Why retail lotteries shouldn't fear online

Jason Lisiecki, details how a collaborative approach between online and retail can help allay the fears of cannibalization for lotteries

The North American lottery market continues to grow at a pace, with more states launching online and mobile lottery games for the first time. However, with efforts understandably being directed towards online right now, it has left some within the lottery industry to question whether this channel is actually leading to a negative impact on retail sales.

Quite simply, those concerns aren’t justifiable. There are no examples of online sales cannibalizing retail revenues in the lottery market whatsoever. To maximize potential and avoid cannibalization, both channels need to work together in order to avoid stepping on each other’s toes and offer something different for each audience.

The Michigan Lottery has shown the way into how a successful online platform can help drive sales for retailers. They cleverly positioned products and promotions to good effect, boosting retail commission, which led to retailers to actually promoting the online lottery offering. The numbers don’t lie either. In the first full year of its internet offering, Michigan Lottery achieved online sales of $146m, and after three years this had grown to $613m. On the retail side, sales rose from $2.75bn in year one to over $3bn in year three.

Solving retail’s challenges

Online instant win games have been consistently driving record revenues for the North American market for some time now, proving to be an entertaining experience for players. Although physical scratchcards have been more than successful for lotteries over the years, the format does carry certain limitations and challenges. For instance, when a top prize is won early in its lifespan, lotteries face the task of removing these games from distribution or continuing to sell them despite the top prize no longer being available.

New technology solves this problem, as with online you can guarantee the top prize is available for every scratchcard purchased. Subject to specific market regulations, lotteries can present that offering to their players with a grid-based back-end for online instant win games, ensuring a win-win situation for both lotteries and their players. The digital world can also overcome the bonus limitations that come with physical scratchcards. While retail tickets offer a basic bonus game experience with just a symbol or a prize amount, online instant win games can provide a more entertaining and engaging bonus gameplay for players.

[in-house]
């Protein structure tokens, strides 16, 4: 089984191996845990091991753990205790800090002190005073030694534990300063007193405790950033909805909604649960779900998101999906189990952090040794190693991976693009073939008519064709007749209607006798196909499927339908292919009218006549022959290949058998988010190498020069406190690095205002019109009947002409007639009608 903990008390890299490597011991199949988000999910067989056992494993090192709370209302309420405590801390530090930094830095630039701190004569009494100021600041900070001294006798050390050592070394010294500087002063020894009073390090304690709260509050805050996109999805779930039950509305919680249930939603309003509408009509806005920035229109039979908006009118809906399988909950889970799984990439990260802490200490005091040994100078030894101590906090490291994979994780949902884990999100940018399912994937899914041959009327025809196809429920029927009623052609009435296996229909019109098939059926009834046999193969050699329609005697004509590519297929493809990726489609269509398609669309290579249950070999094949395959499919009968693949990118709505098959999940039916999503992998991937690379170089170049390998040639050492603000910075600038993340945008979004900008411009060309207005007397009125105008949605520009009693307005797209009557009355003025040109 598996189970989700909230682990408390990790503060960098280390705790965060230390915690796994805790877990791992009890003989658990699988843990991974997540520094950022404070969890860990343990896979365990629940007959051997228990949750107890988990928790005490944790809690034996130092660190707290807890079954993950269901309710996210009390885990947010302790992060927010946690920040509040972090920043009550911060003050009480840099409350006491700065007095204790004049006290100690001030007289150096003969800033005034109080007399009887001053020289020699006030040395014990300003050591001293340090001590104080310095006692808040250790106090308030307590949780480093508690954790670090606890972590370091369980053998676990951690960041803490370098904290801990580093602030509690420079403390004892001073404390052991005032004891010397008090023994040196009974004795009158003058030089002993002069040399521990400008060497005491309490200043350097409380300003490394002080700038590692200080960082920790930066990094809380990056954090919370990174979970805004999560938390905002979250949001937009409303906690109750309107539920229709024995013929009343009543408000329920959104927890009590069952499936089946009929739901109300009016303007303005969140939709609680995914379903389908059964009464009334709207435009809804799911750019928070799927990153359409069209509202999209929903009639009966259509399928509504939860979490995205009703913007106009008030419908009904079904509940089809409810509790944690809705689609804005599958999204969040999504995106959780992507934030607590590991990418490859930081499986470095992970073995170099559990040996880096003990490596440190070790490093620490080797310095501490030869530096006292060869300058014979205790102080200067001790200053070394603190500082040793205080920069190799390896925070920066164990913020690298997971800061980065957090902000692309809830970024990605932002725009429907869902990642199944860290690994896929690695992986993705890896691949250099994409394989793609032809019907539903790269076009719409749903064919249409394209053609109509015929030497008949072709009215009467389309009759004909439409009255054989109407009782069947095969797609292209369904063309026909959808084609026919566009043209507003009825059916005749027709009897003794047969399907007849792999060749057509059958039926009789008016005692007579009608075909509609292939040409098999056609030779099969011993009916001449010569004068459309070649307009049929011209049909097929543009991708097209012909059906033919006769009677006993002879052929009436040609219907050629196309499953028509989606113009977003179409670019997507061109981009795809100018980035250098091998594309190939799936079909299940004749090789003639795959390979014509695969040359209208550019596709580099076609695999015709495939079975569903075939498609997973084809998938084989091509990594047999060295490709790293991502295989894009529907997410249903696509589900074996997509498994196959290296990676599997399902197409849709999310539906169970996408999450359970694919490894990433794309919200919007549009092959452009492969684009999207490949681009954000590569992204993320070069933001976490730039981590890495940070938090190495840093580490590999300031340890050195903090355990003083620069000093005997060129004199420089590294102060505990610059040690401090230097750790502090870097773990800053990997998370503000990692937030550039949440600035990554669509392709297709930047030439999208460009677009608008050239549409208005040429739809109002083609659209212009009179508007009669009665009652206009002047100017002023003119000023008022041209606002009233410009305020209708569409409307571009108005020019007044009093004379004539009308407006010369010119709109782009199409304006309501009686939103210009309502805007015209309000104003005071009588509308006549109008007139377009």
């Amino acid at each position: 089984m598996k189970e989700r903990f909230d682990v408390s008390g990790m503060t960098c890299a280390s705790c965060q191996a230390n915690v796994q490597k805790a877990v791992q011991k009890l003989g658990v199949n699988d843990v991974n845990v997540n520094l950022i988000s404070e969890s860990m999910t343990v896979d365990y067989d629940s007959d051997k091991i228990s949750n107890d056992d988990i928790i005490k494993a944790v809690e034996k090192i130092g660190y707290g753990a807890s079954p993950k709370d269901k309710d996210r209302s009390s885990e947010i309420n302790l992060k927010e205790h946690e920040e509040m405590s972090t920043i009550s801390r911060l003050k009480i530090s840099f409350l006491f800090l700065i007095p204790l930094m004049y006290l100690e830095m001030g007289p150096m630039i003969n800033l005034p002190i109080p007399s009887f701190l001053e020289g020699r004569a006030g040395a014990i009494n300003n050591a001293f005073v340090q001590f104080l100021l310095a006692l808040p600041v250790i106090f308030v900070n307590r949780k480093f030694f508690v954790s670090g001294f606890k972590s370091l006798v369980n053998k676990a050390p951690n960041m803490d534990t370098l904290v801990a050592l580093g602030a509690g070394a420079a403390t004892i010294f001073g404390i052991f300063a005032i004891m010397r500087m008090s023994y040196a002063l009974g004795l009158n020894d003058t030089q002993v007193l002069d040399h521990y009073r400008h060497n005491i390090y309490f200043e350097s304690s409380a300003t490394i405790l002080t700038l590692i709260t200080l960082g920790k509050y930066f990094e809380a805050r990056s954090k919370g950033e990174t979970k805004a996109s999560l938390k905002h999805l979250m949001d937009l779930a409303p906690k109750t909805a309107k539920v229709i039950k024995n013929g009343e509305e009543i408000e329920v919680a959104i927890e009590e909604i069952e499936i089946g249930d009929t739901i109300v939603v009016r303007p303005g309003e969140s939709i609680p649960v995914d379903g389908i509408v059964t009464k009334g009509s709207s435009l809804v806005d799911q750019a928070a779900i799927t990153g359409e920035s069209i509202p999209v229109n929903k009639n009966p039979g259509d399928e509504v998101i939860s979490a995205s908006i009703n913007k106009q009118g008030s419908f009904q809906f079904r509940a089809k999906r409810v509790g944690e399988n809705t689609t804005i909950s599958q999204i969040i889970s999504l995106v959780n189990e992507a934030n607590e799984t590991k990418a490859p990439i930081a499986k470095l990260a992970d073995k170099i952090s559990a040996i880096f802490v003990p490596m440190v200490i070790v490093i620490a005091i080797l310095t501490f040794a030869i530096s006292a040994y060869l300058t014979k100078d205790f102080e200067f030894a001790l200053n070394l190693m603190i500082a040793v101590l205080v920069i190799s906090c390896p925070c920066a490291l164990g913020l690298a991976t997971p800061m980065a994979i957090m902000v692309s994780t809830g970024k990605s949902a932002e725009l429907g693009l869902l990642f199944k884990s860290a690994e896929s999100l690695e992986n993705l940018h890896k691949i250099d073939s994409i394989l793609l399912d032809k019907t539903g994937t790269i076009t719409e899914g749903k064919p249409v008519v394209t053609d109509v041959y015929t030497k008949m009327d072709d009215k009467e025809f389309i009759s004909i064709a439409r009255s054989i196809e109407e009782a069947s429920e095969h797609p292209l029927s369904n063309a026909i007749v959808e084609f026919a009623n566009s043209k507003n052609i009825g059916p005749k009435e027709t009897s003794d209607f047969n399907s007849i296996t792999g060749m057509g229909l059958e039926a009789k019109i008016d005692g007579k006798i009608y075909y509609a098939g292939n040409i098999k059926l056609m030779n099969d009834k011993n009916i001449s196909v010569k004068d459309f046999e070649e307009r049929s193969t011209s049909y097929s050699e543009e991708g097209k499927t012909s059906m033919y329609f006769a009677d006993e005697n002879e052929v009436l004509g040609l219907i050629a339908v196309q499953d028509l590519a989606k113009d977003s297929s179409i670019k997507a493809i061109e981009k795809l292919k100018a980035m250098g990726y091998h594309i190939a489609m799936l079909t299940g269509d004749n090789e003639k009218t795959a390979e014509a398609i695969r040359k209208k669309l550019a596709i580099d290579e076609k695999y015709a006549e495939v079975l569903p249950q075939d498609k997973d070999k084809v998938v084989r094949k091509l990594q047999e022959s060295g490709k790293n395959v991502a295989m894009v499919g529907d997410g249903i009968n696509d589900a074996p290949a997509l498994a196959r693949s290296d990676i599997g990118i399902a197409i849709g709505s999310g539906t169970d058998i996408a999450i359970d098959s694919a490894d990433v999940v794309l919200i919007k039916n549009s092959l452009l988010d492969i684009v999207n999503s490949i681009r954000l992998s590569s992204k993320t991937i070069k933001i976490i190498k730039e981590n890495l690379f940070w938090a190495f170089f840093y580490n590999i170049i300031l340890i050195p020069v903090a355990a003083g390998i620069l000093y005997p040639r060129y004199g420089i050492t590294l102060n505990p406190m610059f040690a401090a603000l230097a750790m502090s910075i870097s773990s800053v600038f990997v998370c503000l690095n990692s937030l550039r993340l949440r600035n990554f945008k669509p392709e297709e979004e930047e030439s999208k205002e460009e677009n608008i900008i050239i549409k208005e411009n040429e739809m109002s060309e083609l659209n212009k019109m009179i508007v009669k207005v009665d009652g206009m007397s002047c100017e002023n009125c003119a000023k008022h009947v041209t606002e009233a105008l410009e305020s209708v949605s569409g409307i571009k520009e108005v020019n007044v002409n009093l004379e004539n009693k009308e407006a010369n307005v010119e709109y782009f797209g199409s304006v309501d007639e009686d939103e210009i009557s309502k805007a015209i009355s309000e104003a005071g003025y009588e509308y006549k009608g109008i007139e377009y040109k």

Flexible price points

The online environment provides greater room for testing new games and promotions too. While retail traditionally sticks to higher price points, online lotteries can test smaller price points from 50 cents or even 25 cents, which are ideal for those who want to get a few more plays per deposit. If these don’t work, these can easily be amended, something which would be far more difficult to do in the retail space.

The same approach can be adopted for bonus promotions. Online lotteries can experiment with unique offers by testing it with a target audience and analyzing results quickly. If it works, extend the offer, but if it doesn’t, you’ve got valuable feedback for future games and campaigns.

There are many factors to consider when launching an internet lottery platform for the first time, but most important of these is to continue to invest into the retail network. Developing products and promotions to drive customers from online to retail and vice versa will have a positive impact on both channels. By creating a strategy which sees both online and retail channels working together, great results can be achieved, as lotteries like Michigan have shown recently.

Jason Lisiecki

Jason Lisiecki is VP of North America at Instant Win Gaming and has spent more than a decade in the lottery industry, including nine years at America’s most successful iLottery in Michigan, and a spell as director of product at William Hill US.

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